This book describes the user-focused action evaluation approach for evaluating health programmes policies and changes. It shows that evidence for making decisions can be gathered using a broader range of methods than is usually recognised in healthcare. In asking 'evaluation for whom and for what?' the book defines validity of evidence in relation to usefulness as well as in terms of whether systematic methods were followed. Managers practitioners policy makers researchers and students will find this a practical and readable book. It gives the tools to make sense of an evaluation quickly as well as guidance for carrying one out and ensuring that evaluators gather evidence which can be used for better informed decisions.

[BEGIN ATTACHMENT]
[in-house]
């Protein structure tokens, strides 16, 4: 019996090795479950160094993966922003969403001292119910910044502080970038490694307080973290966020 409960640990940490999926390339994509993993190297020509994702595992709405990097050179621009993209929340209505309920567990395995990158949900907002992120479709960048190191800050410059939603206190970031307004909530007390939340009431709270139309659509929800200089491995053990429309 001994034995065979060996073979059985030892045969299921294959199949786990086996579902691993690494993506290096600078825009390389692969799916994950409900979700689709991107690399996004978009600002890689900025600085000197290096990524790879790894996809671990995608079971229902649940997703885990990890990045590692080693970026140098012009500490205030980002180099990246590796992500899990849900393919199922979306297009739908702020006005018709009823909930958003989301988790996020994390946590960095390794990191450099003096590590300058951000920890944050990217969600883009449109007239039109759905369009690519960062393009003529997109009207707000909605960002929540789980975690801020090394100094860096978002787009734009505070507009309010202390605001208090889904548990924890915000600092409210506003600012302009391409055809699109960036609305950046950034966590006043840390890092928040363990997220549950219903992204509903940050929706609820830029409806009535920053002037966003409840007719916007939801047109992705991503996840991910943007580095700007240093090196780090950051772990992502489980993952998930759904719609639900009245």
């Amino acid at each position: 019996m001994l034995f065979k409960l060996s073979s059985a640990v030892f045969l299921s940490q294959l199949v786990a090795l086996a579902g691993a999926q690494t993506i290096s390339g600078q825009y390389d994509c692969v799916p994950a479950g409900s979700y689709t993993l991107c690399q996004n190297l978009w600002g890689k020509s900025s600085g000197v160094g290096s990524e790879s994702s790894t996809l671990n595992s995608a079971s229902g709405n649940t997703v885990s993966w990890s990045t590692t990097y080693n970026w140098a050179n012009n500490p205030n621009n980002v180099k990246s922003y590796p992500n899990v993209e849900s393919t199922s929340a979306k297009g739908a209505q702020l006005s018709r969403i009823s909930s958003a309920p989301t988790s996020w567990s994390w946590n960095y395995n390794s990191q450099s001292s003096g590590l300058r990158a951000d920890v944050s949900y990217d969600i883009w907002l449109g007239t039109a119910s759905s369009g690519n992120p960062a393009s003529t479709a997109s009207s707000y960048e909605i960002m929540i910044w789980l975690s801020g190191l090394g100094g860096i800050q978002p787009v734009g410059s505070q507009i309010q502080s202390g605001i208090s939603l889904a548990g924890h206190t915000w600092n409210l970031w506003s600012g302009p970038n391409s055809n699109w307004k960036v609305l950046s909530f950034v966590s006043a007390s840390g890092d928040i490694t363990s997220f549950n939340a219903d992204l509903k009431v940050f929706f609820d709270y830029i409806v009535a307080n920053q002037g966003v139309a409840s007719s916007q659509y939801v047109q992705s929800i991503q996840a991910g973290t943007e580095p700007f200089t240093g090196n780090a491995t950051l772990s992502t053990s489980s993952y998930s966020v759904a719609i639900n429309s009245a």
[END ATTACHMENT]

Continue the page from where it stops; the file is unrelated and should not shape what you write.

Table of Contents
The potential benefits, limitations, and harms of clinical practice guidelines. Developing guidelines. Economics and clinical practice guidelines. The legal status of clinical practice guidelines. Using clinical practice guidelines. The mental health technology appraisal and clinical guidelines programmes of the national insitute for clinical excellence. Mental health guidelines development in Scotland. The national collaborating centre for mental health. Using mental health guidelines in the NHS: views from a specialist mental health trust. Using mental health guidelines in primary care: the example of depression management.